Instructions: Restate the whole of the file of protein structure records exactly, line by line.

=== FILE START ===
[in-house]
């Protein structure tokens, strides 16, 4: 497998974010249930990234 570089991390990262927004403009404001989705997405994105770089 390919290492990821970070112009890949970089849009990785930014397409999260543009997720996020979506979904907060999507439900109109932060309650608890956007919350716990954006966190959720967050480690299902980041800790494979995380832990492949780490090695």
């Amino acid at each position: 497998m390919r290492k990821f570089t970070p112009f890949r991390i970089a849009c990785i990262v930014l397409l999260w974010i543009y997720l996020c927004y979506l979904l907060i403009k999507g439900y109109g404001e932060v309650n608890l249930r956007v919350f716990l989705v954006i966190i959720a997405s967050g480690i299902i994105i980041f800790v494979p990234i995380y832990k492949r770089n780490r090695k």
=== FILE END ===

[in-house]
């Protein structure tokens, strides 16, 4: 497998974010249930990234 570089991390990262927004403009404001989705997405994105770089 390919290492990821970070112009890949970089849009990785930014397409999260543009997720996020979506979904907060999507439900109109932060309650608890956007919350716990954006966190959720967050480690299902980041800790494979995380832990492949780490090695």
């Amino acid at each position: 497998m390919r290492k990821f570089t970070p112009f890949r991390i970089a849009c990785i990262v930014l397409l999260w974010i543009y997720l996020c927004y979506l979904l907060i403009k999507g439900y109109g404001e932060v309650n608890l249930r956007v919350f716990l989705v954006i966190i959720a997405s967050g480690i299902i994105i980041f800790v494979p990234i995380y832990k492949r770089n780490r090695k």